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Tue Dec 13, 2011, 10:32 PM

Do you feel that our current (Canadian) parties represent you?

Just thought I'd start a really wide ranging discussion topic, to kind of see where everyone is at in this group. I'll go first.
I'm extremely left of centre, but that said I'm not necessarily anti-capitalism, I just strongly believe in a social contract that allows people to gain wealth but also raises the standards of living that create an environment for creating wealth. Exploitation of labour, and natural resources is not honorable, sustainable or equitable.

I think the Conservative party is solely bent on selling Canada by the pound to the highest (typically International) bidders. They use wedge issues, fear mongering (omnibus crime bill) and increasing militarism (Lybia, F-35's etc) to confuse and divide the populace. Now with their majority position, I expect complete opacity from them, and a chilling effect on free speech and civil liberties. They are truly the party of small penises.

The Liberals are what the Conservatives used to be. All of the parties (just like in the USA) have shifted right. I think Liberal voters like the idea of fiscal conservatism but are generally easy-going people on social issues. The mean spirited Conservatives scare them a little. However the Lib voters haven't been too concerned about the wholesale liquidation of our national assets. Although Mulroney started Free Trade, the Libs picked up where he left off, and continued the sell off, and loss of manufacturing jobs.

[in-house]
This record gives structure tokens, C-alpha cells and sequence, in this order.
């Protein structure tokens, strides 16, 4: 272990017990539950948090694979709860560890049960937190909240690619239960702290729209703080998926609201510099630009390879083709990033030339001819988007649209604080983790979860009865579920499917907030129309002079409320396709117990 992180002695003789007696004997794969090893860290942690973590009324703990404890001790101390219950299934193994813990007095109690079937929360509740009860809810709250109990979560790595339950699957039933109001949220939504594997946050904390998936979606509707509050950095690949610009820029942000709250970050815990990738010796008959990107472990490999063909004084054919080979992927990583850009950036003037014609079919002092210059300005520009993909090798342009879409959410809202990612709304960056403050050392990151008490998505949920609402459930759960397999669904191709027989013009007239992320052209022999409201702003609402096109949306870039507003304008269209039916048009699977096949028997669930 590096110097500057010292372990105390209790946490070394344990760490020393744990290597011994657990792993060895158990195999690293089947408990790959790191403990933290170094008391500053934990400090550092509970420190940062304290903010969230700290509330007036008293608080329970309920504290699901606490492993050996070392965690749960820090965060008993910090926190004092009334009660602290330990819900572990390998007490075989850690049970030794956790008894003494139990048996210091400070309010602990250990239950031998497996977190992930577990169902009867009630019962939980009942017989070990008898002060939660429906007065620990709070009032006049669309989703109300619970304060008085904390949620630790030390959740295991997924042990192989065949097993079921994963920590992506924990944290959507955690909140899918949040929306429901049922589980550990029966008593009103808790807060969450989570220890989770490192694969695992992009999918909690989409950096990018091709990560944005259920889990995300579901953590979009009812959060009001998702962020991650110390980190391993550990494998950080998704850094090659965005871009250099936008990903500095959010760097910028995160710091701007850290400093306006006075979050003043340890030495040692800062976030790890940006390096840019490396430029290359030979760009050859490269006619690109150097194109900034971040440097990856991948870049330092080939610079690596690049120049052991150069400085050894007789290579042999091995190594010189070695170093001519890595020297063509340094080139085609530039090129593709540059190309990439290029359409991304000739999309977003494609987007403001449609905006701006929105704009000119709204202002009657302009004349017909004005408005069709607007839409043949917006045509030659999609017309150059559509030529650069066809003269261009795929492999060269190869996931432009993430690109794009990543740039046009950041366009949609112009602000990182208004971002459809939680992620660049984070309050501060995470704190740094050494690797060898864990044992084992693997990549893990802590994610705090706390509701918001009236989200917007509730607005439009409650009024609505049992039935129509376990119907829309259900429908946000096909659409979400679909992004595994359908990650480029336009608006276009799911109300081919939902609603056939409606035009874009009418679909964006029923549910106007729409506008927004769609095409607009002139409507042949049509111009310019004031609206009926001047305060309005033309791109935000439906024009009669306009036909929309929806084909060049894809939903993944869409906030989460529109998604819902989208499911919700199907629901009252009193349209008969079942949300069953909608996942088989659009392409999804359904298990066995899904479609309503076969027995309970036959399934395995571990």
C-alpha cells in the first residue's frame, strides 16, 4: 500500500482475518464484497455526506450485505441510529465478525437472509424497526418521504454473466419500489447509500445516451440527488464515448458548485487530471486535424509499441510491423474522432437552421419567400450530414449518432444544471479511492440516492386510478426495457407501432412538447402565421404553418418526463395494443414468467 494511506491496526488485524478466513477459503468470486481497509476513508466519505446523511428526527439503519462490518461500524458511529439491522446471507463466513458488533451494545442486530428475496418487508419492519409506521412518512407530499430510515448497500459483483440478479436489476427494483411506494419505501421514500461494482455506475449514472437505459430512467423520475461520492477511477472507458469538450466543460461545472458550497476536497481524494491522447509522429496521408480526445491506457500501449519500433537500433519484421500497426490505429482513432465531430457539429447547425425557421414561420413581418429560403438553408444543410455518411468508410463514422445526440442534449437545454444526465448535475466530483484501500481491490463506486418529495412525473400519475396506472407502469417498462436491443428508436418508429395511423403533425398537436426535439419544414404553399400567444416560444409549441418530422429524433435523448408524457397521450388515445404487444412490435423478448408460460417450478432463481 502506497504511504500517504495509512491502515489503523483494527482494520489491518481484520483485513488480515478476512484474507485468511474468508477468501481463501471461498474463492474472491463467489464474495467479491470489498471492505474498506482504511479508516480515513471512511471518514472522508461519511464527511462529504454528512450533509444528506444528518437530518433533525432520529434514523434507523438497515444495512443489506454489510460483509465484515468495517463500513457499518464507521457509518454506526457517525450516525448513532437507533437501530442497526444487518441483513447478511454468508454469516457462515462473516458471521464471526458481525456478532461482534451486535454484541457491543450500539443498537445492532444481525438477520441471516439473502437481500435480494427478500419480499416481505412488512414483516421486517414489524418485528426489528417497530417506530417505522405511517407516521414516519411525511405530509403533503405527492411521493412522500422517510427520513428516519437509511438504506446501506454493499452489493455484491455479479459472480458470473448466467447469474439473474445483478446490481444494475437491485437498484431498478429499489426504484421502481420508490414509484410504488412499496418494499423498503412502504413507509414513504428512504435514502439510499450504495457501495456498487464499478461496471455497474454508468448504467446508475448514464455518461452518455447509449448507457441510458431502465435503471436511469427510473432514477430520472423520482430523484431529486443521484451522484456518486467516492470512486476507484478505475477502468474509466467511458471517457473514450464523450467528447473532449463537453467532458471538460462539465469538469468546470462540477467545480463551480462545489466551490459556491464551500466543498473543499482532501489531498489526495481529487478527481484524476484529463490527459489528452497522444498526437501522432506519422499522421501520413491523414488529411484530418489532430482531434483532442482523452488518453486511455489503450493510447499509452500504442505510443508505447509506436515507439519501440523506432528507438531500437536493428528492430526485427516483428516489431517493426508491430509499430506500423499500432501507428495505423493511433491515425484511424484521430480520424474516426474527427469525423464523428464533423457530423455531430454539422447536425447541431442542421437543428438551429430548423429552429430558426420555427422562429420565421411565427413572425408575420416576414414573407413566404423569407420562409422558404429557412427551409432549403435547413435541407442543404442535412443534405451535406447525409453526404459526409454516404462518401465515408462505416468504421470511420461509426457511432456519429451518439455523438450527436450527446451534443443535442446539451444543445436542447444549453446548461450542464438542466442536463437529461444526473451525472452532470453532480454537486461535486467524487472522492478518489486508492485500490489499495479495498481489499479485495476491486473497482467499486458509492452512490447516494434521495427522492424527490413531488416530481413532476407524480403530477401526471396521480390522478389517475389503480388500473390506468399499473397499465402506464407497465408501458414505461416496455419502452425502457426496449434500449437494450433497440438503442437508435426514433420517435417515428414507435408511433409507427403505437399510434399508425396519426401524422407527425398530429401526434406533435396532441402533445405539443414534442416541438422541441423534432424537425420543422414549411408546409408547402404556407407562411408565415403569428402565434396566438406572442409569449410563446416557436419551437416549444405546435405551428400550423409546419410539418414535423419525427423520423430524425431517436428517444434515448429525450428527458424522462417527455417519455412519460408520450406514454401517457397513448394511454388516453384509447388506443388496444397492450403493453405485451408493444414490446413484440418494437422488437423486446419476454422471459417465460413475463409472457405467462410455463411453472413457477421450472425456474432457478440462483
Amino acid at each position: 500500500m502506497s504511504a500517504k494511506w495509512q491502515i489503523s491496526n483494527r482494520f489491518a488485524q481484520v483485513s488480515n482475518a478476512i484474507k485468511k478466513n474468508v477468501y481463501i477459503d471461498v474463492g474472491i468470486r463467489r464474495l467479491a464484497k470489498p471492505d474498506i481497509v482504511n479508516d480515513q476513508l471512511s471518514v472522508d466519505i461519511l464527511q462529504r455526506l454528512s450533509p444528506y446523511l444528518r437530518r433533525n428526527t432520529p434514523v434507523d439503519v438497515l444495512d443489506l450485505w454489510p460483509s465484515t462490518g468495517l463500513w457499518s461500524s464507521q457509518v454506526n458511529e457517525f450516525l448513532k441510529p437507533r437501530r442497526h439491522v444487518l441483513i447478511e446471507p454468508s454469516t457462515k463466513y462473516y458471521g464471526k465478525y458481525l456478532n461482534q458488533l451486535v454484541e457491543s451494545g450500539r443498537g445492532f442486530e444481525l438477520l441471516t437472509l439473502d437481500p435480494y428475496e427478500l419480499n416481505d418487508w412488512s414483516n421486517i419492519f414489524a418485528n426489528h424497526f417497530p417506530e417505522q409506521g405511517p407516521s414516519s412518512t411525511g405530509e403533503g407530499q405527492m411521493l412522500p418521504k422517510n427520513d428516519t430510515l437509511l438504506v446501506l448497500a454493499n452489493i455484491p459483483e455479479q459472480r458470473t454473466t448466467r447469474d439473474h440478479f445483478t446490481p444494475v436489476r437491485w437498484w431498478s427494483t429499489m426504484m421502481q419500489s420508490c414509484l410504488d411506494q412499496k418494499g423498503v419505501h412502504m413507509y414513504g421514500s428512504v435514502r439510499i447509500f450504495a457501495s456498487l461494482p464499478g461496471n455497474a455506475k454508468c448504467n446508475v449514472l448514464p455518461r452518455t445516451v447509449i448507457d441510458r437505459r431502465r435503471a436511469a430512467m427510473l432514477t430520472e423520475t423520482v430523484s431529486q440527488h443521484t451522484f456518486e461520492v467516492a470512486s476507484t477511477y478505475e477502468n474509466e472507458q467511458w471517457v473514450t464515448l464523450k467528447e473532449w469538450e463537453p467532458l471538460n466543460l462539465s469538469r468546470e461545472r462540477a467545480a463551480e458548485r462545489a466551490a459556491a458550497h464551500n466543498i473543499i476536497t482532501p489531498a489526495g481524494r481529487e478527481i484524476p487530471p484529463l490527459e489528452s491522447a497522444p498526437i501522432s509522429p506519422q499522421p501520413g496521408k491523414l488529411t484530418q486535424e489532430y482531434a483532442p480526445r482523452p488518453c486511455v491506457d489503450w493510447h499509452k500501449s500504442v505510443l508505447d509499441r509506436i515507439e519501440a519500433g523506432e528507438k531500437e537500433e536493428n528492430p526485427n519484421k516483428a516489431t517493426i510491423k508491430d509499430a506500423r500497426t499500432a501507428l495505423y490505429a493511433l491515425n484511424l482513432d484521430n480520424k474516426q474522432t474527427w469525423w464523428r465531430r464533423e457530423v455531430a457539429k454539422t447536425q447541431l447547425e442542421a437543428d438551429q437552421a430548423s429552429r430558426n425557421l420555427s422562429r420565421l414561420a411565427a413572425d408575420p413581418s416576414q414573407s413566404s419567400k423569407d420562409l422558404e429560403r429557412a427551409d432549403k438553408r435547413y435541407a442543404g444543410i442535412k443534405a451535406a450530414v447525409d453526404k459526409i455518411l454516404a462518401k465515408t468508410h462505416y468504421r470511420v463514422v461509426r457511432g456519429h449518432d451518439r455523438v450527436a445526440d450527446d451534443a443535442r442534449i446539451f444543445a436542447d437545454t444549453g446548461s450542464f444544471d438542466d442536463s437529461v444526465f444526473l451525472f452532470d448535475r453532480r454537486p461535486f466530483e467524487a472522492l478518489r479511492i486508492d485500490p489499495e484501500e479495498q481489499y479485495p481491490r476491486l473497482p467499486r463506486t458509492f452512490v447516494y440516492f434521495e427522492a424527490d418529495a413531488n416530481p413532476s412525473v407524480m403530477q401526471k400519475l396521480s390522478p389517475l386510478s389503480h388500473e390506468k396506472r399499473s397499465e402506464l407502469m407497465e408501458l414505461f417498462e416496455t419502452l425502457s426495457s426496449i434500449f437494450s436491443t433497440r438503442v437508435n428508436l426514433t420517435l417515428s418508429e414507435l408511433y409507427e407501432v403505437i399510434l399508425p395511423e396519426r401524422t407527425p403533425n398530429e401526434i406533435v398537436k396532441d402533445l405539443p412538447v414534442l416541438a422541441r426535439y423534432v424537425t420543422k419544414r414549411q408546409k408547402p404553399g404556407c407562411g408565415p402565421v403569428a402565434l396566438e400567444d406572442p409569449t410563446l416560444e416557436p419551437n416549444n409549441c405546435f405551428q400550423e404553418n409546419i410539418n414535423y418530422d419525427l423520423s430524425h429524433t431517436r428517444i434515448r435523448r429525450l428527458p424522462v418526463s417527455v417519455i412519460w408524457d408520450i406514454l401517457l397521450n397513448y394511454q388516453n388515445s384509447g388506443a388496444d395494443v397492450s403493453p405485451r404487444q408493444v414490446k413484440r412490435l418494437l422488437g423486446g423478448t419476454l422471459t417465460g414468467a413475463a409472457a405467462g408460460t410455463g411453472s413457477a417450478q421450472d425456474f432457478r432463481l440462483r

I have always supported the NDP, (except the odd strategic vote to prevent a conservative). Sadly I think their recent success was largely due to Layton's charisma, and the implosion of the Bloc, and the Federal Libs. I think they too have moved to the centre and lack bold ideas. I am afraid that (like the Libs) they can be prone to over-legislating us into a nanny state, (Photo radar in Ontario for example).

I think the only notable mention about the Green party is their environmental idealism, and their concept of re-integrating government issued money (as opposed to bank-created debt) back into the economy. I think technically the the NDP held this view also, but suspiciously never talk about it.

So thats my 2 cents. I guess for now I'm 'stuck' being an NDP supporter, and will never support the Libs or Cons, because they don't share my values (not even remotely). Hope to hear from some others in this group: Canada is a Big and Diverse country, so I'm sure there must be a lot of opinions!




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Response to Joe Shlabotnik (Original post)

Tue Dec 13, 2011, 10:40 PM

1. My 2 cents worth. The Canadian Electorate are fucking idoits. I don't know of anyone prior to the

 

past election in Canada, that was for a douh boy majority Gov't. But here we are, months later with a Harper majority Gov't. WTF.... They have waffled out of there commitment to Kyoto, and what's next? They have four years to fuck that country up, and I'm certain that they will achive it given the time.